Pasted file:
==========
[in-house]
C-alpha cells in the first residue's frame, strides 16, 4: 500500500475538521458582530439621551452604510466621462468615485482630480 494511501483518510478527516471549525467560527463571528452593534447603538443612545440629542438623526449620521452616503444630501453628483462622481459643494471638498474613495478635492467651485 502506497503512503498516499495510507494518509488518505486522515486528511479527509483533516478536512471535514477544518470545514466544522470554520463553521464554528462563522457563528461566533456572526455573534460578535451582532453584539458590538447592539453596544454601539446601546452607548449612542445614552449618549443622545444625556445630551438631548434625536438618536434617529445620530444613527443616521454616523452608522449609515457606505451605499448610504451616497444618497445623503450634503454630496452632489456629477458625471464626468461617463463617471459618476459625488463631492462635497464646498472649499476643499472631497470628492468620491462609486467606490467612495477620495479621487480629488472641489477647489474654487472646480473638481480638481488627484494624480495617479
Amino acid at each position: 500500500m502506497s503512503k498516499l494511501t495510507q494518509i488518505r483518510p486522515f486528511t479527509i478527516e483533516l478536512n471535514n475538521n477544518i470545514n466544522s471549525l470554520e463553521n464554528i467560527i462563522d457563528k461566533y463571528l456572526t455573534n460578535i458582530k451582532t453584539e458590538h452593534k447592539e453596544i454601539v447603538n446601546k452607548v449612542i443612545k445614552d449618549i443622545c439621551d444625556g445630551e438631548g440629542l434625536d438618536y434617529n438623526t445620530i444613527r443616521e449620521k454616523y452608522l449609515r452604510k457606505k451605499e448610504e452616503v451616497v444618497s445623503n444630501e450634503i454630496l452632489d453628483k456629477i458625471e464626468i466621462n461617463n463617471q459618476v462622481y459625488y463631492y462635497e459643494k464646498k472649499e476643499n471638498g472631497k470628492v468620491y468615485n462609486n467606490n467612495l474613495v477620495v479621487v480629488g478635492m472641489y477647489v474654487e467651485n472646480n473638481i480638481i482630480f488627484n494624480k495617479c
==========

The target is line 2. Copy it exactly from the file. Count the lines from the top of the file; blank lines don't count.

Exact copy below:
C-alpha cells in the first residue's frame, strides 16, 4: 500500500475538521458582530439621551452604510466621462468615485482630480 494511501483518510478527516471549525467560527463571528452593534447603538443612545440629542438623526449620521452616503444630501453628483462622481459643494471638498474613495478635492467651485 502506497503512503498516499495510507494518509488518505486522515486528511479527509483533516478536512471535514477544518470545514466544522470554520463553521464554528462563522457563528461566533456572526455573534460578535451582532453584539458590538447592539453596544454601539446601546452607548449612542445614552449618549443622545444625556445630551438631548434625536438618536434617529445620530444613527443616521454616523452608522449609515457606505451605499448610504451616497444618497445623503450634503454630496452632489456629477458625471464626468461617463463617471459618476459625488463631492462635497464646498472649499476643499472631497470628492468620491462609486467606490467612495477620495479621487480629488472641489477647489474654487472646480473638481480638481488627484494624480495617479